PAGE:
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Title: Spectropolarimetry of stripped envelope core collapse supernovae
Author: Stevance, H. F.
ISNI:       0000 0004 7964 553X
Awarding Body: University of Sheffield
Current Institution: University of Sheffield
Date of Award: 2019
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Over the past 30 years, spectropolarimetry has proven to be a great tool to probe the 3D geometry of core collapse supernovae (CCSNe). The number of high-quality multi-epoch spectropolarimetric data sets for CCSNe remains quite low, however, due to the challenging nature of such observations. In this work we present and analyse the data of two Type IIb SNe (SN 2008aq - two epochs, SN 2011hs - seven epochs) and one Type Ic-bl (SN 2014ad - seven epochs). The latter is the most complete spectropolarimetric data set for a Type Ic-bl to date. SN 2011hs was found to have a geometry consistent with an off-axis energy source within an ellipsoidal envelope, and features similar to SN 2011dh. In SN 2014ad we showed the presence of intermediate mass elements in outer parts of the ejecta as well as significant axi-symmetry, consistent with the presence of a jet. We also provided a re-analysis of the Type IIb SN 1993J, including a novel estimate of its interstellar polarisation. Diverse asymmetries were found in all SNe, both in the global geometry of the photosphere and in the distribution of the line forming regions. They are discussed in the context of previous studies. In order to simulate the geometry of the ejecta and the resulting observations, we re- created a pre-existing toy model, improving on previous work by devising a way to explore parameter space methodically. We found that such toy models are prone to degeneracies, and warn that they should be used with great caution, if at all. Spectropolarimetry can also be used to probe asymmetries caused by fast rotation in the potential progenitors of stripped envelope CCSNe. Although numerous Wolf-Rayet stars of type WN and WC have been observed with spectropolarimetry, no single WO stars have been studied to date. In our data of two Galactic WO stars, we found no line effect and could not sufficiently constrain the rotational velocity to exclude a collapsar scenario. Therefore, the absence of a line effect may not necessarily equate to a low rotational velocity.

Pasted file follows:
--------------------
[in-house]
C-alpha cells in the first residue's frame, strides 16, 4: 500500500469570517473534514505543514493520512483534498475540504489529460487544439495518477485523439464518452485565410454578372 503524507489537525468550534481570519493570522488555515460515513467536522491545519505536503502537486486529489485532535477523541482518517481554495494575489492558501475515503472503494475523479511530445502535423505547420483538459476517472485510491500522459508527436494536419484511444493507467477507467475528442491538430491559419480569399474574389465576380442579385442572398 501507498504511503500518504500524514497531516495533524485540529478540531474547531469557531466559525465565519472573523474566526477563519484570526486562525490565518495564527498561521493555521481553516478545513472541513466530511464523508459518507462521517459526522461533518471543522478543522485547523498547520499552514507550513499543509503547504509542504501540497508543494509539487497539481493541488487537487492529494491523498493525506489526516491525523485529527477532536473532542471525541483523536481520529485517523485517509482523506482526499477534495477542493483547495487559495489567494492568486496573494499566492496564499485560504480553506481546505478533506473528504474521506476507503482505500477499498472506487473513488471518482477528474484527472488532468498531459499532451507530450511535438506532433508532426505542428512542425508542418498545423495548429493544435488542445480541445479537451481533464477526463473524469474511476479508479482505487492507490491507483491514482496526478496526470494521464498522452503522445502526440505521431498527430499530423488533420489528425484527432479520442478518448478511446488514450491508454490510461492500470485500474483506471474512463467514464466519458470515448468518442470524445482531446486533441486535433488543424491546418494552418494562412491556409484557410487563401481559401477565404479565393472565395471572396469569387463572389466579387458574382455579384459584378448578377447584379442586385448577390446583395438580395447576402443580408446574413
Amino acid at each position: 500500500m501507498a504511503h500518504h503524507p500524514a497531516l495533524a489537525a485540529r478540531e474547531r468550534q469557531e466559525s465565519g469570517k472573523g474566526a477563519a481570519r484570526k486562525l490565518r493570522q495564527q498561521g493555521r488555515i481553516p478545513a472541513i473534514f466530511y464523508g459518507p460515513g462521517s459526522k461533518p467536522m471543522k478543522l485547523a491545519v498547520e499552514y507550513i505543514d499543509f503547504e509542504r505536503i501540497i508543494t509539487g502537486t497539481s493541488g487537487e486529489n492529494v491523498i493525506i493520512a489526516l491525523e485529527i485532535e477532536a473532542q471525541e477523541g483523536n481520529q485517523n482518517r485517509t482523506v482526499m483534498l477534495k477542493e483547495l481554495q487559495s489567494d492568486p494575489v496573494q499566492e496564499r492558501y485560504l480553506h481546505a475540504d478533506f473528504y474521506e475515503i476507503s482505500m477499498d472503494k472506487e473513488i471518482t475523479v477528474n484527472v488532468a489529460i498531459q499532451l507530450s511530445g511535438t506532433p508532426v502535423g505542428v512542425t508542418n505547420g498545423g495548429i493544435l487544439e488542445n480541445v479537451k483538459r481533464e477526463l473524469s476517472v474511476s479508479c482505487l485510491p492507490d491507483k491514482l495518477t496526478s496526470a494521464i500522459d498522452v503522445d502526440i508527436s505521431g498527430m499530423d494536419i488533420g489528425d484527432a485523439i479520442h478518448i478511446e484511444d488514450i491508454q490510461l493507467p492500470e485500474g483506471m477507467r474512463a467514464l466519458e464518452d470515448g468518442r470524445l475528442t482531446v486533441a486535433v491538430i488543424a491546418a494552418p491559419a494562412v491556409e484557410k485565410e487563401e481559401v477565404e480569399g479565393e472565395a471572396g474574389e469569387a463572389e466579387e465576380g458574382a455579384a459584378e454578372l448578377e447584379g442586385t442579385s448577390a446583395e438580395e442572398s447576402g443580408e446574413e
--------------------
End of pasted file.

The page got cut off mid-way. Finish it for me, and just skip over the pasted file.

Supervisor: Tadhunter, Clive ; Crowther, Paul Sponsor: Not available
Qualification Name: Thesis (Ph.D.) Qualification Level: Doctoral
EThOS ID:  DOI: Not available